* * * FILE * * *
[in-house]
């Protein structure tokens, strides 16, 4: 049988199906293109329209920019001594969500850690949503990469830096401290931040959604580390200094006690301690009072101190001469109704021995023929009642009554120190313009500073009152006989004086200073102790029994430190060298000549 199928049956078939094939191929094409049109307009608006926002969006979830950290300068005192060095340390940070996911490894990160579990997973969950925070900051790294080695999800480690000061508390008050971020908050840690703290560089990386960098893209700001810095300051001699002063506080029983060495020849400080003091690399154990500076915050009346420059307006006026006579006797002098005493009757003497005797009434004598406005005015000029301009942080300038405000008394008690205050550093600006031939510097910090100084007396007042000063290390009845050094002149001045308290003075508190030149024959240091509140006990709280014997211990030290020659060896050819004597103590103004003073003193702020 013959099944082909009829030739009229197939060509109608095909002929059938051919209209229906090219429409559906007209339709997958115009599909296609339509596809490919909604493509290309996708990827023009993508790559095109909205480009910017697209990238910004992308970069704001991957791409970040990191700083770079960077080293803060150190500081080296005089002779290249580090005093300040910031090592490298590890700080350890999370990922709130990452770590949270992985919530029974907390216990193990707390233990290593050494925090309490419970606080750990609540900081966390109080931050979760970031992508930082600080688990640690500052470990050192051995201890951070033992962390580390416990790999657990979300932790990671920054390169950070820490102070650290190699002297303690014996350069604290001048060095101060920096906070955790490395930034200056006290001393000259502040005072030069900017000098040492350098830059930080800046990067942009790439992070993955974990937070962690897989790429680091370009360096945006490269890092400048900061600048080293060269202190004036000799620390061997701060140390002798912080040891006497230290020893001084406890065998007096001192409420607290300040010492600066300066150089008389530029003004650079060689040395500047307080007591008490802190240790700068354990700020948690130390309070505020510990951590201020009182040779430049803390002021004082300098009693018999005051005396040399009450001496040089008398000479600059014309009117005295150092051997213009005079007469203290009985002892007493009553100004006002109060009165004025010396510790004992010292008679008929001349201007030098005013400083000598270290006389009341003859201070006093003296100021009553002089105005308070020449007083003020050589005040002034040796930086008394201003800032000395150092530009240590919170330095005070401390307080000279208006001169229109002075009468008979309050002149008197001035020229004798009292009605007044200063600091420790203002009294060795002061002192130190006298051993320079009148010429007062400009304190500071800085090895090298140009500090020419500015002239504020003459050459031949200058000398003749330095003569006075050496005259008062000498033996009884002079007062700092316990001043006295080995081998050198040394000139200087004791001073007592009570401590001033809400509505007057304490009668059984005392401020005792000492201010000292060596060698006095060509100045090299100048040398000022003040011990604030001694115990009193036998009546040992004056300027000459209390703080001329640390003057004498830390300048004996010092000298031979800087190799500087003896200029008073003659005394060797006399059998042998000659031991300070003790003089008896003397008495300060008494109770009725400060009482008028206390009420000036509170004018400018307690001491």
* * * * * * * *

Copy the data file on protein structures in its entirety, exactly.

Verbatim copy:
[in-house]
């Protein structure tokens, strides 16, 4: 049988199906293109329209920019001594969500850690949503990469830096401290931040959604580390200094006690301690009072101190001469109704021995023929009642009554120190313009500073009152006989004086200073102790029994430190060298000549 199928049956078939094939191929094409049109307009608006926002969006979830950290300068005192060095340390940070996911490894990160579990997973969950925070900051790294080695999800480690000061508390008050971020908050840690703290560089990386960098893209700001810095300051001699002063506080029983060495020849400080003091690399154990500076915050009346420059307006006026006579006797002098005493009757003497005797009434004598406005005015000029301009942080300038405000008394008690205050550093600006031939510097910090100084007396007042000063290390009845050094002149001045308290003075508190030149024959240091509140006990709280014997211990030290020659060896050819004597103590103004003073003193702020 013959099944082909009829030739009229197939060509109608095909002929059938051919209209229906090219429409559906007209339709997958115009599909296609339509596809490919909604493509290309996708990827023009993508790559095109909205480009910017697209990238910004992308970069704001991957791409970040990191700083770079960077080293803060150190500081080296005089002779290249580090005093300040910031090592490298590890700080350890999370990922709130990452770590949270992985919530029974907390216990193990707390233990290593050494925090309490419970606080750990609540900081966390109080931050979760970031992508930082600080688990640690500052470990050192051995201890951070033992962390580390416990790999657990979300932790990671920054390169950070820490102070650290190699002297303690014996350069604290001048060095101060920096906070955790490395930034200056006290001393000259502040005072030069900017000098040492350098830059930080800046990067942009790439992070993955974990937070962690897989790429680091370009360096945006490269890092400048900061600048080293060269202190004036000799620390061997701060140390002798912080040891006497230290020893001084406890065998007096001192409420607290300040010492600066300066150089008389530029003004650079060689040395500047307080007591008490802190240790700068354990700020948690130390309070505020510990951590201020009182040779430049803390002021004082300098009693018999005051005396040399009450001496040089008398000479600059014309009117005295150092051997213009005079007469203290009985002892007493009553100004006002109060009165004025010396510790004992010292008679008929001349201007030098005013400083000598270290006389009341003859201070006093003296100021009553002089105005308070020449007083003020050589005040002034040796930086008394201003800032000395150092530009240590919170330095005070401390307080000279208006001169229109002075009468008979309050002149008197001035020229004798009292009605007044200063600091420790203002009294060795002061002192130190006298051993320079009148010429007062400009304190500071800085090895090298140009500090020419500015002239504020003459050459031949200058000398003749330095003569006075050496005259008062000498033996009884002079007062700092316990001043006295080995081998050198040394000139200087004791001073007592009570401590001033809400509505007057304490009668059984005392401020005792000492201010000292060596060698006095060509100045090299100048040398000022003040011990604030001694115990009193036998009546040992004056300027000459209390703080001329640390003057004498830390300048004996010092000298031979800087190799500087003896200029008073003659005394060797006399059998042998000659031991300070003790003089008896003397008495300060008494109770009725400060009482008028206390009420000036509170004018400018307690001491």